I Am Happy to Support: Gauging Role of Emotion in an Enterprise's Sponsoring Charitable Sport Events
Woo-Young Lee (University of Central Missouri), Youngjin Hur (University of Central Missouri), Minjung Sung (Chung-Ang University)
Abstract: Researchers have argued that integrating corporate social responsibility (CSR) into marketing strategies can help enterprises to create positive outcomes (Piercy & Lane, 2009). Specifically, the concept of CSR is more significant in Korean society where an individual’s ethics have been founded on Confucianism which emphasizes humanism and altruism (Bae, 2010). Thus, Korean social norms have long emphasized affection for others. This is known as ‘Jung’, and is an individual’s ethical foundation. The current study examines the mediating role of emotion on the relationship among participants’ perception of CSR, event attitude, and the sponsoring company’s brand equity.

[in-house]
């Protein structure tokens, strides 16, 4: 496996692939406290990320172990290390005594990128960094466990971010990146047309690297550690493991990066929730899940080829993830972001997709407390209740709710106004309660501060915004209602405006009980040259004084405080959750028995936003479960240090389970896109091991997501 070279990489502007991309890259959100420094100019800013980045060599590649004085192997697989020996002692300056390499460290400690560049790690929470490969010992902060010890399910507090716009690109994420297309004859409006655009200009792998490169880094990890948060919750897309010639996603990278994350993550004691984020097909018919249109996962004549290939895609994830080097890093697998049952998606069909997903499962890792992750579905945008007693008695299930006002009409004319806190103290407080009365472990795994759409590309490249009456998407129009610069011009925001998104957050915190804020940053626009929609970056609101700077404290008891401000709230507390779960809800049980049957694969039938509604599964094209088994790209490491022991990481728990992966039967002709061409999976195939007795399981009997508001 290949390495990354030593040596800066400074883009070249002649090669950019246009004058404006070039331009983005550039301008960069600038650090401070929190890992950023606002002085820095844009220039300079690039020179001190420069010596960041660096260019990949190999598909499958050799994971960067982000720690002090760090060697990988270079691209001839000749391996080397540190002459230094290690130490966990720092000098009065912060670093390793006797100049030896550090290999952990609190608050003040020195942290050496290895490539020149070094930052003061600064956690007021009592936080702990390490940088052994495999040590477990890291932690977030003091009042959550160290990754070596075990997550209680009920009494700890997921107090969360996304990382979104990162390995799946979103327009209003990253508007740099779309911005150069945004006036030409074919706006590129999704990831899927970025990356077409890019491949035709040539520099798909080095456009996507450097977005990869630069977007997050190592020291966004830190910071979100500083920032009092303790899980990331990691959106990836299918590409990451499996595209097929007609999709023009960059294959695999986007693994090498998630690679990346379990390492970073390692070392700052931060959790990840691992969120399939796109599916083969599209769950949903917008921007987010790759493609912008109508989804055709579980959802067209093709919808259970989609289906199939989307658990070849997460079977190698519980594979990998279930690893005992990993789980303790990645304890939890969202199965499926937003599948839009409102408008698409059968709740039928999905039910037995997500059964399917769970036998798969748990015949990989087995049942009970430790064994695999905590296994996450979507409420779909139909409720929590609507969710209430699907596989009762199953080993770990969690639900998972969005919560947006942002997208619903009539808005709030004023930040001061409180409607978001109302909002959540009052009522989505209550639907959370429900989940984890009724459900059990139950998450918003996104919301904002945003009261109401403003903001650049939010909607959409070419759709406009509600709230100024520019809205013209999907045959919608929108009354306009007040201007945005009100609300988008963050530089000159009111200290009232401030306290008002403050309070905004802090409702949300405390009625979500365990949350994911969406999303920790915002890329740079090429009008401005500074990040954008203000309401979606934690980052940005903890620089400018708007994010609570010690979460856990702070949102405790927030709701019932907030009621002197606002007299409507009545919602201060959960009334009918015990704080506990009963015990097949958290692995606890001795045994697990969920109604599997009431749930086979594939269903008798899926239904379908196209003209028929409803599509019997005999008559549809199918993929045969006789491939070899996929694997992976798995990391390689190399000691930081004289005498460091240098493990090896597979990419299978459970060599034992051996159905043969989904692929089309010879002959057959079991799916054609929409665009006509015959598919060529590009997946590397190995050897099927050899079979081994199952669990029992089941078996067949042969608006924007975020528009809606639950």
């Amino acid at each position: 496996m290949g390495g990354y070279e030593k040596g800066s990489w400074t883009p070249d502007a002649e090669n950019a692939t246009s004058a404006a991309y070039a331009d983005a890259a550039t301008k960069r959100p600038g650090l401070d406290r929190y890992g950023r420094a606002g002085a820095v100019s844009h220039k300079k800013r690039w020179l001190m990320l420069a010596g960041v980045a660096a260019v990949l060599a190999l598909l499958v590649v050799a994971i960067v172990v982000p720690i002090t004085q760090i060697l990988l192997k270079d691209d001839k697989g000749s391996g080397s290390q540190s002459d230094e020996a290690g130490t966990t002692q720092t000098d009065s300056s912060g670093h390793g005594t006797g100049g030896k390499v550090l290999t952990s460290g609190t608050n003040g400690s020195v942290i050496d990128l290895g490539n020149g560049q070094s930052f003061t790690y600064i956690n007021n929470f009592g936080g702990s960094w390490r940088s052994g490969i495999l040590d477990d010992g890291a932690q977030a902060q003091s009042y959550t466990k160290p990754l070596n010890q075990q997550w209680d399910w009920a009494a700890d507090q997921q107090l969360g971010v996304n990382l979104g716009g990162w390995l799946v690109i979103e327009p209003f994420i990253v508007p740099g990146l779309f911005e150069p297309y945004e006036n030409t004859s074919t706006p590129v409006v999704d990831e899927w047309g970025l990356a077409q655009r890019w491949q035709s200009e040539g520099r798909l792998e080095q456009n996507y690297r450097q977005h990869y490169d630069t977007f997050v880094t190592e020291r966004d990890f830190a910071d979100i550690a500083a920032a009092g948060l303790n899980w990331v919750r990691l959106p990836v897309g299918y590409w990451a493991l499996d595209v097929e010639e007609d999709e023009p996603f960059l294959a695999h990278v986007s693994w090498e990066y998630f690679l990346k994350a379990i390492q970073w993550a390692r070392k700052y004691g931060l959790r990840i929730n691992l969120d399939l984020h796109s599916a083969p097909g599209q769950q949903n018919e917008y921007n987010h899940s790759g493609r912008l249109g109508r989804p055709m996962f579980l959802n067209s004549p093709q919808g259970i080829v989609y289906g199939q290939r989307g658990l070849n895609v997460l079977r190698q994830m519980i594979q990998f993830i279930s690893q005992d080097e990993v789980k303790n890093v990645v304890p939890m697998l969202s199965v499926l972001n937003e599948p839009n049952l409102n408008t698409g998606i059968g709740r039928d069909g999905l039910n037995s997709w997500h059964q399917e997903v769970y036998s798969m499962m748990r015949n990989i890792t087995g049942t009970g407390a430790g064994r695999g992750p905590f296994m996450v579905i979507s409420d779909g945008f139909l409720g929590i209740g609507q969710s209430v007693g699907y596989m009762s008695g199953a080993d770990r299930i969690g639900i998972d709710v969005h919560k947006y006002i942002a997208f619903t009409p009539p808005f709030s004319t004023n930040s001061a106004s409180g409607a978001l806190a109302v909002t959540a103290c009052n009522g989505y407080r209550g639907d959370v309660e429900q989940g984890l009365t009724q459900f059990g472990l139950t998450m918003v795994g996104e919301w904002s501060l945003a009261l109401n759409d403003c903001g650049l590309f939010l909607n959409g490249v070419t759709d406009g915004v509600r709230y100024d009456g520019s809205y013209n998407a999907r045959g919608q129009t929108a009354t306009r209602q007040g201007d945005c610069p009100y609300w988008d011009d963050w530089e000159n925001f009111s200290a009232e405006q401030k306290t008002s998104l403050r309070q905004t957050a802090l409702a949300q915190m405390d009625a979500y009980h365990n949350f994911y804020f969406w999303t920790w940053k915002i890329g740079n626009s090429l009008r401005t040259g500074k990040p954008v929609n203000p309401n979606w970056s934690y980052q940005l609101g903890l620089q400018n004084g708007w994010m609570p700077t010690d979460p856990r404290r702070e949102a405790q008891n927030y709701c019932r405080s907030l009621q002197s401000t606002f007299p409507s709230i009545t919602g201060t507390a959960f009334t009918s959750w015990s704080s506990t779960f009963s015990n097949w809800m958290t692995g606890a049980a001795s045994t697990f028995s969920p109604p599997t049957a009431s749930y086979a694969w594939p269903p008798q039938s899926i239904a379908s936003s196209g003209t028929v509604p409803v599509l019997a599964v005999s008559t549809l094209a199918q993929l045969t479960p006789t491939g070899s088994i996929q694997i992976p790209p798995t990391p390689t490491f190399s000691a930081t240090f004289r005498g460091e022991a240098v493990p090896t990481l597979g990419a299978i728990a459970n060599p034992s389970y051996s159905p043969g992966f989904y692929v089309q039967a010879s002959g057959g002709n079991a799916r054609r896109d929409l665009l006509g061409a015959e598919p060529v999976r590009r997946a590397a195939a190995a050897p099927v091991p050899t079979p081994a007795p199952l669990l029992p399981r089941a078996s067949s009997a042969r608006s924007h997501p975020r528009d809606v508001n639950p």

Data were collected from 251 participants of a pink ribbon marathon sponsored by a Korean major cosmetic company held in South Korea. The results provided a greater understanding of how participants of a charitable sporting event (i.e., pink ribbon marathon) generate strong brand equity of the sponsoring company. Further, the current study shed light on the mediating role of emotion on the relationship between two major cognitive factors (i.e., event attitude and perception of CSR) and event participants’ brand equity. Finally, results also indicated that sponsoring a philanthropic sport event targeted at certain types of consumers such as charity event participants can be a considerable marketing and communication vehicle.